- Letter from Kunj Behari Lal to LP RE: Asks LP for several reprints to help him in his own studies. [Filed under: L: Correspondence, Box #230, Folder #230.4]
- Letter from LP to Dr. Edwin R. Buchman RE: LP asks Buchman if he has a copy of the pamphlet, "The Story of Vitamin B1" from Merck and if so if it could be lent to him. [Filed under LP Correspondence: Box #33, Folder #33.2]
- Letter from LP to Mr. Kunj Behari Lal RE: LP is sending under separate cover the reprints that Lal requested however, LP says that if some of them are missing it is because the supply has been exhausted. [Filed under: L: Correspondence, Box #230, Folder #230.4]
- Letter from LP to Professor George L. Clark RE: Recommends Dr. Lindsay Helmholz for appointment into the Chemistry Department at the University of Illinois. [Filed under: H: Individual Correspondence, Box #156, Folder #156.2]
- Letter from LP to Professor Roger Adams RE: Asks if Dr. Lindsay Helmolz will still be under consideration for appointment in the chemistry department at University of Illinois. LP would like to know if he will need to look for another man to replace him. [Filed under LP Correspondence: Box #156, Folder #156.2]
- Letter from Warren Weaver, Director of the Natural Sciences, The Rockefeller Foundation to LP RE: Answering LP's questions concerning the budget for 1938-39 for bio-organic chemistry. [LP's letter to Weaver February 23, 1938] [Filed under LP Science: Box #14.037, Folder #37.8]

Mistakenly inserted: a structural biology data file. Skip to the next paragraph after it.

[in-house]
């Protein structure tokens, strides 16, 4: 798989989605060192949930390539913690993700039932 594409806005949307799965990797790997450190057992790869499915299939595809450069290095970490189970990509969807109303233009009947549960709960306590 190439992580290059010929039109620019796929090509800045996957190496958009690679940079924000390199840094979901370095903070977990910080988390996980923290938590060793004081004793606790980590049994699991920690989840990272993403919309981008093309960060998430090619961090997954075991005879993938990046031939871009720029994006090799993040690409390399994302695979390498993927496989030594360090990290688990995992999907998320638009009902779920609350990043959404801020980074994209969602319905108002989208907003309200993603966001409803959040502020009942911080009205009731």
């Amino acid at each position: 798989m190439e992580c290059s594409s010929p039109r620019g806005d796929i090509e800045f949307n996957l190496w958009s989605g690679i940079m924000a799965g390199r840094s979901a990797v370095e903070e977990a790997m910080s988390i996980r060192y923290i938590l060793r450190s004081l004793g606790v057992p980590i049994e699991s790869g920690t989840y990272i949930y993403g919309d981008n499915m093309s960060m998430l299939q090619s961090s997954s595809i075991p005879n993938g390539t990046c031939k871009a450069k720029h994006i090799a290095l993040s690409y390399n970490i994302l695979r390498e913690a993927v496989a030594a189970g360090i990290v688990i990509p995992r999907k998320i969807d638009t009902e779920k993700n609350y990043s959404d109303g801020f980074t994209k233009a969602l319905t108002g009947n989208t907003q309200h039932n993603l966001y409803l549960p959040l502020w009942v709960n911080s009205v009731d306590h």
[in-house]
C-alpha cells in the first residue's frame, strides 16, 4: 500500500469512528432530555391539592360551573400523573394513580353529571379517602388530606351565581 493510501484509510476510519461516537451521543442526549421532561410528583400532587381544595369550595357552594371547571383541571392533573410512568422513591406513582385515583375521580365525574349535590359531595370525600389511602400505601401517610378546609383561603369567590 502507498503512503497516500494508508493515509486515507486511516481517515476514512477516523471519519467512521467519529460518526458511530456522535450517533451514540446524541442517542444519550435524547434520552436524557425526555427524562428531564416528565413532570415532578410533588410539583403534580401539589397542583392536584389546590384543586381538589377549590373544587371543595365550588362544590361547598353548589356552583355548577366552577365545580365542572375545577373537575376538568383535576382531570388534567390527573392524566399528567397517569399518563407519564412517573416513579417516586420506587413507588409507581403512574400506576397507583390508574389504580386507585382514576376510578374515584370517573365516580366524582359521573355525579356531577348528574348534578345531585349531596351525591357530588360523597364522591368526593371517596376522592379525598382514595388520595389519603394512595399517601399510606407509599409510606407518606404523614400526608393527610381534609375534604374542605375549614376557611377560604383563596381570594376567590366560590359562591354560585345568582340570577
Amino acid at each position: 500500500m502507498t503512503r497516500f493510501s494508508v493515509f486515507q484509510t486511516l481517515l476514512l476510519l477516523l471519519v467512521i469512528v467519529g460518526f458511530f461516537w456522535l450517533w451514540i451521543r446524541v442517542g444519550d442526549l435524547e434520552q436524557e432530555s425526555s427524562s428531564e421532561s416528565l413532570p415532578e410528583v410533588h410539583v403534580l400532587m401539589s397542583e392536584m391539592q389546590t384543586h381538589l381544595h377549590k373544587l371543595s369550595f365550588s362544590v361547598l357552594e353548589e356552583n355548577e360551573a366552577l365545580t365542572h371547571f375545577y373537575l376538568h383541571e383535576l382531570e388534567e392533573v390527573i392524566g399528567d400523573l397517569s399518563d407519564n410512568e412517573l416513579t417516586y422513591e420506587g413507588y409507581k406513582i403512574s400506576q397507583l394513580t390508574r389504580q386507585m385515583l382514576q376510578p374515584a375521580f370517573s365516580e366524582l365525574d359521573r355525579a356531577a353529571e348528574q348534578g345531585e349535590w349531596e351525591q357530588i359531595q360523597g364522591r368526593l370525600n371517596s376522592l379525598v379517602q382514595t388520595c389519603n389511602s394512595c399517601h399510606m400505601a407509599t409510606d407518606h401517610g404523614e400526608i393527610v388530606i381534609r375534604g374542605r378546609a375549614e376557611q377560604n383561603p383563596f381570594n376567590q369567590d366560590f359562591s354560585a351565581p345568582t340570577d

- Letter from Warren Weaver, Director of the Natural Sciences, The Rockefeller Foundation to LP. [Filed under LP Science: Box #14.037, Folder #37.8]
March 2, 1938
This is in answer to your more personal letter of February 23rd. I have noticed your comments about Dr. Wrinch, which do not particularly surprise me. I will surely be much interested in the further report on this situation which you propose to send to me soon. I rather hope that you will feel justified in preparing an exposition of your own ideas of protein structure. One has, of course, to recognize the risks involved in a paper which must necessarily be somewhat speculative in nature; but it would certainly seem to me that the very substantial amount of rigorous and experimental publication which you have to your credit would, without question, bear the burden of a little speculation.
I am sorry that I have no useful information or advice to offer about Dr. Corey. It just happens that we have had no contact with him and have no information concerning his situation at the Rockefeller Institute.
When I was recently in England I talked with several men concerning a series of shifts of personnel in the organic chemistry field which are imminent there. The post of organic chemistry at King’s College has already been filled by the appointment of Bennett of Sheffield. There is another, and presumably a somewhat more important post in organic chemistry vacant at Imperial College; but there is every reasonable expectation that Heilbron will be named to this post and that he will accept. I have the impression that there is a good probability of your getting Todd. I think that Robinson has urged him to accept a good offer from Pasadena. And I think that his father-in-law, Sir Henry Dale, has similarly advised him. I rather suspect that both of these important advisers have in the back of their minds the possibility that, after he has developed somewhat further, they might hope to call him back to England for a really important post. But I have so great a confidence in the Institute, in the scientific group there, and, perhaps I should add, in the California climate, that I would be willing to trust your capacity to hold Todd, if you can once get him.